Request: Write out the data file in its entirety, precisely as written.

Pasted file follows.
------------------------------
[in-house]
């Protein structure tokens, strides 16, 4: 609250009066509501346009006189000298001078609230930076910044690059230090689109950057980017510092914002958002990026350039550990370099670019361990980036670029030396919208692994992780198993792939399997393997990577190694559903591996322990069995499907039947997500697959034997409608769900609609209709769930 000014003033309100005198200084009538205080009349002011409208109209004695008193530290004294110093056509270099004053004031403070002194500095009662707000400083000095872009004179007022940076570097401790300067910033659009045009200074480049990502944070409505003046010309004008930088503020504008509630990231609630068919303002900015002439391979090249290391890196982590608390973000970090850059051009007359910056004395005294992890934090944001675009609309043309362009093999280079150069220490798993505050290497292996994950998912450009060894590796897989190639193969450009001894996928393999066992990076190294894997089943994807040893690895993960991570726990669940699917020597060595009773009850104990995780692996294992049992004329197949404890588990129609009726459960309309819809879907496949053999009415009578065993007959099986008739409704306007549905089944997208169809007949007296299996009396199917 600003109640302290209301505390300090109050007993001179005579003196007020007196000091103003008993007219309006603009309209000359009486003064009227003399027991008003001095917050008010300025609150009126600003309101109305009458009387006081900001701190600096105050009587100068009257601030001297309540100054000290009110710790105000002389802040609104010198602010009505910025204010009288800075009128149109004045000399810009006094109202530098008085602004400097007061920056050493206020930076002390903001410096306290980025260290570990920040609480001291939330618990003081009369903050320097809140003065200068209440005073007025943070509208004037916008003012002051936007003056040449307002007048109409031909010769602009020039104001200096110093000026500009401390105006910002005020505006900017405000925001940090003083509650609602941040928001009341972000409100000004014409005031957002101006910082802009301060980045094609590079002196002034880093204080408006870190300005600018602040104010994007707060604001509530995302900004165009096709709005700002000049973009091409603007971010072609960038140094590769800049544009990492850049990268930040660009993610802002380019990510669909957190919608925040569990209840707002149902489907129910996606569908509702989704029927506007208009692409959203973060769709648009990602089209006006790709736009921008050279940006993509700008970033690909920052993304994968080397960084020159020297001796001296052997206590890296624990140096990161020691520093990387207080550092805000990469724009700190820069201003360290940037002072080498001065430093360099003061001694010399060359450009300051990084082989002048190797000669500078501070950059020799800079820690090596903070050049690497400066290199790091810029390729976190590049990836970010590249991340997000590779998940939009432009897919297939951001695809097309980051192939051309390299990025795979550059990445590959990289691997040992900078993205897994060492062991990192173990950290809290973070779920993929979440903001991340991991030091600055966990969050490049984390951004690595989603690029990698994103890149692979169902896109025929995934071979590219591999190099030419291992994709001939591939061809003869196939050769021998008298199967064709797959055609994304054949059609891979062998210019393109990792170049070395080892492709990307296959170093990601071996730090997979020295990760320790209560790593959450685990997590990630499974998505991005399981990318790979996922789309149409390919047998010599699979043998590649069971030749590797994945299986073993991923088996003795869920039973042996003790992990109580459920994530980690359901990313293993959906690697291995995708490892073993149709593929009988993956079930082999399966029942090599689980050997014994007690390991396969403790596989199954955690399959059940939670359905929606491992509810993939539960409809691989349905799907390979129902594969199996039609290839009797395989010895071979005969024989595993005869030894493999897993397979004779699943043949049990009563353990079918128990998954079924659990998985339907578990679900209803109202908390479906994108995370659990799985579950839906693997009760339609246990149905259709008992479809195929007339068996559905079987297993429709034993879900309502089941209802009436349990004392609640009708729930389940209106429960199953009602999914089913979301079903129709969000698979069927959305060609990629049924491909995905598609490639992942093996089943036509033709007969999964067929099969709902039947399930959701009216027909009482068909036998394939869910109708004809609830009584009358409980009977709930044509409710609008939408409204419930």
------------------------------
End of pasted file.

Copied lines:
[in-house]
């Protein structure tokens, strides 16, 4: 609250009066509501346009006189000298001078609230930076910044690059230090689109950057980017510092914002958002990026350039550990370099670019361990980036670029030396919208692994992780198993792939399997393997990577190694559903591996322990069995499907039947997500697959034997409608769900609609209709769930 000014003033309100005198200084009538205080009349002011409208109209004695008193530290004294110093056509270099004053004031403070002194500095009662707000400083000095872009004179007022940076570097401790300067910033659009045009200074480049990502944070409505003046010309004008930088503020504008509630990231609630068919303002900015002439391979090249290391890196982590608390973000970090850059051009007359910056004395005294992890934090944001675009609309043309362009093999280079150069220490798993505050290497292996994950998912450009060894590796897989190639193969450009001894996928393999066992990076190294894997089943994807040893690895993960991570726990669940699917020597060595009773009850104990995780692996294992049992004329197949404890588990129609009726459960309309819809879907496949053999009415009578065993007959099986008739409704306007549905089944997208169809007949007296299996009396199917 600003109640302290209301505390300090109050007993001179005579003196007020007196000091103003008993007219309006603009309209000359009486003064009227003399027991008003001095917050008010300025609150009126600003309101109305009458009387006081900001701190600096105050009587100068009257601030001297309540100054000290009110710790105000002389802040609104010198602010009505910025204010009288800075009128149109004045000399810009006094109202530098008085602004400097007061920056050493206020930076002390903001410096306290980025260290570990920040609480001291939330618990003081009369903050320097809140003065200068209440005073007025943070509208004037916008003012002051936007003056040449307002007048109409031909010769602009020039104001200096110093000026500009401390105006910002005020505006900017405000925001940090003083509650609602941040928001009341972000409100000004014409005031957002101006910082802009301060980045094609590079002196002034880093204080408006870190300005600018602040104010994007707060604001509530995302900004165009096709709005700002000049973009091409603007971010072609960038140094590769800049544009990492850049990268930040660009993610802002380019990510669909957190919608925040569990209840707002149902489907129910996606569908509702989704029927506007208009692409959203973060769709648009990602089209006006790709736009921008050279940006993509700008970033690909920052993304994968080397960084020159020297001796001296052997206590890296624990140096990161020691520093990387207080550092805000990469724009700190820069201003360290940037002072080498001065430093360099003061001694010399060359450009300051990084082989002048190797000669500078501070950059020799800079820690090596903070050049690497400066290199790091810029390729976190590049990836970010590249991340997000590779998940939009432009897919297939951001695809097309980051192939051309390299990025795979550059990445590959990289691997040992900078993205897994060492062991990192173990950290809290973070779920993929979440903001991340991991030091600055966990969050490049984390951004690595989603690029990698994103890149692979169902896109025929995934071979590219591999190099030419291992994709001939591939061809003869196939050769021998008298199967064709797959055609994304054949059609891979062998210019393109990792170049070395080892492709990307296959170093990601071996730090997979020295990760320790209560790593959450685990997590990630499974998505991005399981990318790979996922789309149409390919047998010599699979043998590649069971030749590797994945299986073993991923088996003795869920039973042996003790992990109580459920994530980690359901990313293993959906690697291995995708490892073993149709593929009988993956079930082999399966029942090599689980050997014994007690390991396969403790596989199954955690399959059940939670359905929606491992509810993939539960409809691989349905799907390979129902594969199996039609290839009797395989010895071979005969024989595993005869030894493999897993397979004779699943043949049990009563353990079918128990998954079924659990998985339907578990679900209803109202908390479906994108995370659990799985579950839906693997009760339609246990149905259709008992479809195929007339068996559905079987297993429709034993879900309502089941209802009436349990004392609640009708729930389940209106429960199953009602999914089913979301079903129709969000698979069927959305060609990629049924491909995905598609490639992942093996089943036509033709007969999964067929099969709902039947399930959701009216027909009482068909036998394939869910109708004809609830009584009358409980009977709930044509409710609008939408409204419930």